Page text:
I am despondent when I get this news. Certainly it doesn’t help my anxiety or my frustration, but, mostly, it just leaves me exhausted. The letter, as always, has me questioning what motivates me to put myself through the wringer yet again because I know that I will. It isn’t the euphoric high of an acceptance, because that leaves me nearly as tired. It isn’t just an academic career because I could do everything else right and never get the whiff of one of those. At the end of the day I am going to put myself out there again because I have something I want to say.

Summer project post

I was on a writing fellowship this spring and, despite it all, it ended up being an incredibly busy term. In addition to revising my dissertation and writing articles for submission, I gave a bunch of guest lectures and attended two conferences to present my research. Naturally, this means that at the end of the term I was, and remain for the short term anyway, exhausted.

This summer is going to be a lot more of the same, but, for the sake of accountability, I want to set a (partial) list of projects to tackle this summer.

  • Set up a professional website to my satisfaction, and migrate this blog in order to have a consolidated web-presence.
  • Edit and submit (at least) two articles to academic journals.
  • Finish a complete revised draft of my dissertation

There are some other things I want to accomplish—write a little more broadly here, try to tackle either War and Peace or Infinite Jest, etc—and this list is sure to grow, but this is a good starting point.

Scrivener Chronicles: Day 1

One of my recent obsessions has been word-processing software. I have long had issues with Microsoft Word, particularly when trying to work with long documents consisting of multiple sections. For this reason, I have almost twenty different word documents that comprise the bulk of my dissertation. I would prefer to have an easily organized file that I could manipulate as a whole, but, for the time being it was easier to treat each chapter or section as a distinct entity. This came to a head recently when I was trying to work with my least favorite feature of Word, namely tables. One of my chapters needs to have five or six tables (give or take, since the total depends on how many sections the three main tables need to be broken into to fit on the page), but Word was making a wretched mess just formatting them on the page, let alone fitting them into the flow of text. So I set that chapter aside and worked on other things for a while, but also started looking around for something that might suit my purposes better than a program that I have larger, philosophical grievances with.

After looking about, I decided that Scrivener might be the best option, and it even has an extended free trial, so I spent most of today editing a chapter to familiarize myself with the program. While there are some aspects that I don’t find intuitive, but, by and large I like the interface for working. My initial reaction was that I didn’t like the references feature because, instead of defaulting to footnotes, it has a separate column for them that is not dropped into a numbered list until the document is compiled. On the one hand, I find this clumsy to visualize which reference belongs with which point on the page, but this is mitigated by having the references serve as a bookmark that is linked to the place on the text it belongs. After one day I don’t like the references feature better than good ol’ footnotes, but neither do I like it worse–each as their place.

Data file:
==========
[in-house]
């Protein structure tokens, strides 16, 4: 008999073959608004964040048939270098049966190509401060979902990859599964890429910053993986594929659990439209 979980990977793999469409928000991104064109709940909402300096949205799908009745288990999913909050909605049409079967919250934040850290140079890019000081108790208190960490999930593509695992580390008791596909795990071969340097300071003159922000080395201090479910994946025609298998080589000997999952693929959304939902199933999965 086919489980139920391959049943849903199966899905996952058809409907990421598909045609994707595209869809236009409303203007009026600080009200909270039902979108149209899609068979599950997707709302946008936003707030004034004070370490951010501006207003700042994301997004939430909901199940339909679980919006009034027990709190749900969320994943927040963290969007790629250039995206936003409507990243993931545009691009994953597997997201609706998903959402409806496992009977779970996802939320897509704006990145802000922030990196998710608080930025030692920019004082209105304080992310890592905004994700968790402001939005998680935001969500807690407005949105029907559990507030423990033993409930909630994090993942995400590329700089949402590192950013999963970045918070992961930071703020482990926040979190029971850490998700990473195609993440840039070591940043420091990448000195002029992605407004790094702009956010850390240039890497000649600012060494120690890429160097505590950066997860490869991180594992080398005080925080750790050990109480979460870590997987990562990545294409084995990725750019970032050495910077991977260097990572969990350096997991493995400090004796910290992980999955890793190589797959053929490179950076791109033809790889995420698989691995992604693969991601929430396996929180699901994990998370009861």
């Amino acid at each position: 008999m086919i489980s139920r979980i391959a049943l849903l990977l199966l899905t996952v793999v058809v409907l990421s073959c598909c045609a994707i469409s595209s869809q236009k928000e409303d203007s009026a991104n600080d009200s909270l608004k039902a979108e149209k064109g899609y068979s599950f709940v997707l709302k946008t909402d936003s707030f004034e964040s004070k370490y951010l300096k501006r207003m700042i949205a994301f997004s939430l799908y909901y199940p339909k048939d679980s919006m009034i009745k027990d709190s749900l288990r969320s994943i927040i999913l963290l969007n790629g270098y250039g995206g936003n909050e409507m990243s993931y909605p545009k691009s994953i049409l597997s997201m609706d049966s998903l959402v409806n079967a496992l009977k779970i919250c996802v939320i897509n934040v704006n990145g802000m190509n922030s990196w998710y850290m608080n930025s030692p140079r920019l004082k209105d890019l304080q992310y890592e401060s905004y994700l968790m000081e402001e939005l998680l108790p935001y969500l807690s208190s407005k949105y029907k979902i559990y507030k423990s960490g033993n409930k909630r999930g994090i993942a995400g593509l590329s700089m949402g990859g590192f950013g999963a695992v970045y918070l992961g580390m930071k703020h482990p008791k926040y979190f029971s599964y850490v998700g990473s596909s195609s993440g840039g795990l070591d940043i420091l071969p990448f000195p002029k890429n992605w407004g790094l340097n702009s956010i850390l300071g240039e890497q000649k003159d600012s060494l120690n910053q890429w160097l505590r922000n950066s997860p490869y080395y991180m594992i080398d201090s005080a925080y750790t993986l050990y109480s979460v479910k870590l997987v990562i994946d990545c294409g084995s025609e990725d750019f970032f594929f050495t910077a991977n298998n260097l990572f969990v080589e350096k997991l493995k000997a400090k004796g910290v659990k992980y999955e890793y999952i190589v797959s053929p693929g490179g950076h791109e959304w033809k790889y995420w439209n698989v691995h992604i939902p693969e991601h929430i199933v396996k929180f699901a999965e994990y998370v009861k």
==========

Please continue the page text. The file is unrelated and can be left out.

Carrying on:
My favorite part of Scrivener is its use as a project manager that allows sections and subsections to be visualized individually or together. But that is just the beginning. It also has a “cork-board” mode that offers for each section a notecard. While one tutorial I watched used these for a summary, I think they are ideal for a thesis. Admittedly, having a clear thesis is one of my weaknesses as a writer, but this feature offered a built-in way to clarify each section.

And yet, after one day, I am on the fence about the software, because of how it hands footnotes and fonts in the process of compilation. [Note: Scrivener is a drafting application that says in its manual that it does not handle the typesetting of references. I understand this, and am listing reasons why it may not be ideal for my purposes.] Scrivener is designed such that when it is time to submit or finish or print a project, you compile the sections you want to include and send it off, to print, pdf, Word, or a variety of other formats. However, the references (which are called footnotes in Scrivener) frequently default to endnotes, particularly if directly exporting to a .pdf file. I understand the reasons behind this, but am philosophically averse to endnotes. The second problem with compilation and Scrivener as a drafting application rather than a typesetting one is that it seems to have a default font system that it applies when compiling…which is problematic when my chapters have quotations that require a Greek font. This then brings me back to the tables that caused me to close out Word in disgust. In Scrivener, the tables look nice and are more easily integrated into the flow of the text, but the tables become again mucked up when compiled because it is a drafting tool and though that eliminates some of my difficulties, the larger ones were typeset problems that again rear their ugly heads upon compilation.

At the end of the first day, I like Scrivener, but I like the idea of Scrivener more than I like the program. I may end up purchasing the program yet, whether because I acclimate and find solutions to my difficulties, or because (as I suspect) it legitimately helps with certain aspects of writing, my first inclination is to say that Word is better for my particular purposes at this juncture. Either way I am going to have to wrestle with certain aspects of the system.

If anyone has their own experiences with Scrivener and/or suggestions for my particular issues, please share.